Letting Go of “Unlikeability”

You Have Been Good Enough All Along – by @tlkateart
 
 
You may have recently seen some discussions about a post online stating that trauma survivors are “fundamentally unlikeable.” I hope it has not been too derailing to your healing.
 
If it has been derailing or activating to you, it may help if you can step back mentally and see the statement for what it is: a cognitive distortion arising from PTSD. It is also an expression of internalized ableism.
 
Remember, when you have feelings of depression or anxiety, your feelings are understandable and deserve compassion. AND–you also do not have to buy into the cognitions or judgments that arise from these feelings!
 
In Radical Acceptance, Tara Brach talks about the “trance of unworthiness” that is engendered by trauma. This is also called “SHAME.” This kind of shame is the deep sense that one is fundamentally unworthy of love. (It is different from guilt, which is a pain from hurting someone and a motivator to do better next time.)
 
In my experience as a clinician and also as a trauma survivor, shame is pretty well universal among trauma survivors and it is easy to get sucked into. But you can remember not to buy into it. You do not have to buy into internalized ableism.
 
If someone dislikes you because you have trauma symptoms, that has more to do with who they are than who you are. If you feel unlikeable because of your trauma, that has more to do with trauma symptoms than with your actual likeability.
 
Another important aspect of this is that you do not owe anyone a performance of likeability. You yourself may want or need to be liked, for your own reasons: psychological, social, practical, or safety reasons. But likeability is not something you owe to others. You don’t have to be likeable for the sake of others’ comfort.
 
 
You are not a burden, you are carrying a burden
 
You are not a burden, we are lucky to have you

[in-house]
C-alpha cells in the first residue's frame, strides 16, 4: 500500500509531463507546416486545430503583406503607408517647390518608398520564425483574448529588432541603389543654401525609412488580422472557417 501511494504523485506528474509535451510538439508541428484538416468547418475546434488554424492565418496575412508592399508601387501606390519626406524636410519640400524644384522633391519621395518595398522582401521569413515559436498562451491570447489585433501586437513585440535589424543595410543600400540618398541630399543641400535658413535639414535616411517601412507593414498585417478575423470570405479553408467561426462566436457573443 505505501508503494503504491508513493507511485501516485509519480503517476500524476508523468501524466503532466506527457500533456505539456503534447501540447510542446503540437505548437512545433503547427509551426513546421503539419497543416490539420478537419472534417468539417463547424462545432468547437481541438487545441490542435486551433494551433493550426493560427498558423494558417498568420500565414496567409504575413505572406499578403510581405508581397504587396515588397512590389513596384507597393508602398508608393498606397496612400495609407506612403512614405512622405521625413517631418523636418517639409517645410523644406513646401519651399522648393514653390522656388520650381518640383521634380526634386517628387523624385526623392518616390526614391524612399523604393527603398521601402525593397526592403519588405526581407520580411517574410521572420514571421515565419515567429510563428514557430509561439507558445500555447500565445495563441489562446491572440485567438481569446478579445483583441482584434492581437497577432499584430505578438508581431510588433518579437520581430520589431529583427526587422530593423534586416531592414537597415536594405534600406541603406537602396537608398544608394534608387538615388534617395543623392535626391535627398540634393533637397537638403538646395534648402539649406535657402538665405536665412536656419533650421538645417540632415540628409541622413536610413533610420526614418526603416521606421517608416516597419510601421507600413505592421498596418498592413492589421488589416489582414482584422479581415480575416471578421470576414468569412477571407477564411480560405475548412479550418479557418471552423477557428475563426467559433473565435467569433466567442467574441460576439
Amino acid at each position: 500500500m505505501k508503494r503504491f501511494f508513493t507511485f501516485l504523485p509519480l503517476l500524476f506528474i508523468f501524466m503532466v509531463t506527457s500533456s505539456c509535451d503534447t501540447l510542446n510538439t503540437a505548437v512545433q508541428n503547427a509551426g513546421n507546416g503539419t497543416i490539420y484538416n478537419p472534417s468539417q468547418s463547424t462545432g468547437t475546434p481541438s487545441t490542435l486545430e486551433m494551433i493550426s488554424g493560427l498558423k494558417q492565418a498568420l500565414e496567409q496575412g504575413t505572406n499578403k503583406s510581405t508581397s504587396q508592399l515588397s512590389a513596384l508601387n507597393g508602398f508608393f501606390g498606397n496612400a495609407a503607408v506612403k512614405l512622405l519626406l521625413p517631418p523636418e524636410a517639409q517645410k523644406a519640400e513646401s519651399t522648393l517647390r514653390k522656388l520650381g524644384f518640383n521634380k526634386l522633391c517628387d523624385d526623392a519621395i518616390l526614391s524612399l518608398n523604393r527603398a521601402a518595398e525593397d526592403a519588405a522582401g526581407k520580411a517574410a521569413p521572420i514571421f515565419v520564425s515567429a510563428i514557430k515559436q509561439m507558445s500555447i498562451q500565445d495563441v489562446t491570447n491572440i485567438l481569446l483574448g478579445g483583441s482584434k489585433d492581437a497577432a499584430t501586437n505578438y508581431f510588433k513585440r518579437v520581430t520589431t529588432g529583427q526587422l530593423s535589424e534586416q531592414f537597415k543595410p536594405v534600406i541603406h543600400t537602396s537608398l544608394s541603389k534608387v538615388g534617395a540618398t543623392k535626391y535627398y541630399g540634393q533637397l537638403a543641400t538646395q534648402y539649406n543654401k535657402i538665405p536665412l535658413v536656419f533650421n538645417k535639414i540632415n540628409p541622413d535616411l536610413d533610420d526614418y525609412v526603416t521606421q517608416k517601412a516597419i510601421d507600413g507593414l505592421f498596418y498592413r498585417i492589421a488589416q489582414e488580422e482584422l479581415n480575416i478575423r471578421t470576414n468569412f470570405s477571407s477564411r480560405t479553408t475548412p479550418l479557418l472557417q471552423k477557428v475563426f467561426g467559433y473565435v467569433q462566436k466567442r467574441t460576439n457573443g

You Are Not a Burden by @tlkateart
 
 
You might also find it useful to listen to the following meditation from Tara Brach*: Healing Shame
 

(Note: Dr. Brach uses “toxic shame” vs. “healthy shame” to refer to what I would call “shame” vs. “guilt.”)

 

You are already fundamentally likeable, just as you are. ❤️

 

Holocaust Remembrance Day

There is a reason we must remember, and that is so that we may see and avoid allowing genocide to unfold again:

 

New York Passes Landmark LGBTQ Equality Legislation

New York State Bans Dangerous Conversion “Therapy,” Protects Gender Expression in legislation passed today:

Pennsylvania is NOT among the states to have passed a statewide ban on conversion “therapy.” Only 18% of our population is estimated to be protected by local bans in our state. Check out the maps on this site for more information:

 

map-conversion-therapy

 

 

Instead of “Privilege,” Think of Game Settings

The classic John Scalzi discussion of how the emotionally difficult term “privilege” can be explained with a gaming metaphor. All models may be wrong, as they say, but some models are useful. And this model has held up as very, very useful:

Mikki Kendall on the Gamification of Hate

It’s one thing to disagree with someone online, perhaps even exchange heated tweets or emails. But the form of bullying that essentially uses crowdsourced harassment as a form of entertainment (“for the lulz”) is especially pernicious: sending threats, piling on, doxxing– the function is terrorism: scaring people into “staying in their place.” Just as in offline harassment, online harassment is disproportionately directed at those occupying marginalized statuses, (which others may not even recognize).

Targeted harassment is not simply about disagreement:

“[Harassers] don’t have to listen to me. They could (as I do) use the tools at their disposal to block everything that annoys them, bores them, or angers them. They could make podcasts, blogs, or videos about their beliefs and leave the people they disagree with alone. If this was about defending some ideal, or espousing some particular ideological difference, then that is exactly what we would be seeing happen.”

Once you’ve been a target for internet harassment, it doesn’t just go away. It can pop up again ad infinitum when you least expect it:

“There is no life after being harassed if you’re a marginalized person speaking up on the internet.”

Read Mikki Kendall’s original essay here.

 

 

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